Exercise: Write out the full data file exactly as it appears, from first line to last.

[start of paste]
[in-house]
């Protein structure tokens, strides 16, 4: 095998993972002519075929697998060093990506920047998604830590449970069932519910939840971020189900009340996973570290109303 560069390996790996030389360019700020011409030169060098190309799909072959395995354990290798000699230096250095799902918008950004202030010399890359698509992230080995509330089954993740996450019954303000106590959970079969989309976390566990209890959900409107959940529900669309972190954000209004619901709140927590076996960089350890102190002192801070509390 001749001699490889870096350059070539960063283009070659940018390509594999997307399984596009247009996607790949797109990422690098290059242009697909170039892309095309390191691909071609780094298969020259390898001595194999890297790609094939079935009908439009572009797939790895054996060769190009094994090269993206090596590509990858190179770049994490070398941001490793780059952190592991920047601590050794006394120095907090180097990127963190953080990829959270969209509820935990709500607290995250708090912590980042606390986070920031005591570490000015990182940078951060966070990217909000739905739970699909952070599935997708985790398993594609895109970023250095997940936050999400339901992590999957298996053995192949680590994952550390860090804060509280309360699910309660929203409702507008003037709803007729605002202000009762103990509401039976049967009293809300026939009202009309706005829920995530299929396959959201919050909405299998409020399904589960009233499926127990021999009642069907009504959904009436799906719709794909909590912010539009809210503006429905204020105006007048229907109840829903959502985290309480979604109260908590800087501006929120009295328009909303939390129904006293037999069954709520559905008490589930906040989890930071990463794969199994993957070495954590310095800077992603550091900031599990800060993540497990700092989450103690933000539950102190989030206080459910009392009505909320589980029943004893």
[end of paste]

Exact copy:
[in-house]
């Protein structure tokens, strides 16, 4: 095998993972002519075929697998060093990506920047998604830590449970069932519910939840971020189900009340996973570290109303 560069390996790996030389360019700020011409030169060098190309799909072959395995354990290798000699230096250095799902918008950004202030010399890359698509992230080995509330089954993740996450019954303000106590959970079969989309976390566990209890959900409107959940529900669309972190954000209004619901709140927590076996960089350890102190002192801070509390 001749001699490889870096350059070539960063283009070659940018390509594999997307399984596009247009996607790949797109990422690098290059242009697909170039892309095309390191691909071609780094298969020259390898001595194999890297790609094939079935009908439009572009797939790895054996060769190009094994090269993206090596590509990858190179770049994490070398941001490793780059952190592991920047601590050794006394120095907090180097990127963190953080990829959270969209509820935990709500607290995250708090912590980042606390986070920031005591570490000015990182940078951060966070990217909000739905739970699909952070599935997708985790398993594609895109970023250095997940936050999400339901992590999957298996053995192949680590994952550390860090804060509280309360699910309660929203409702507008003037709803007729605002202000009762103990509401039976049967009293809300026939009202009309706005829920995530299929396959959201919050909405299998409020399904589960009233499926127990021999009642069907009504959904009436799906719709794909909590912010539009809210503006429905204020105006007048229907109840829903959502985290309480979604109260908590800087501006929120009295328009909303939390129904006293037999069954709520559905008490589930906040989890930071990463794969199994993957070495954590310095800077992603550091900031599990800060993540497990700092989450103690933000539950102190989030206080459910009392009505909320589980029943004893």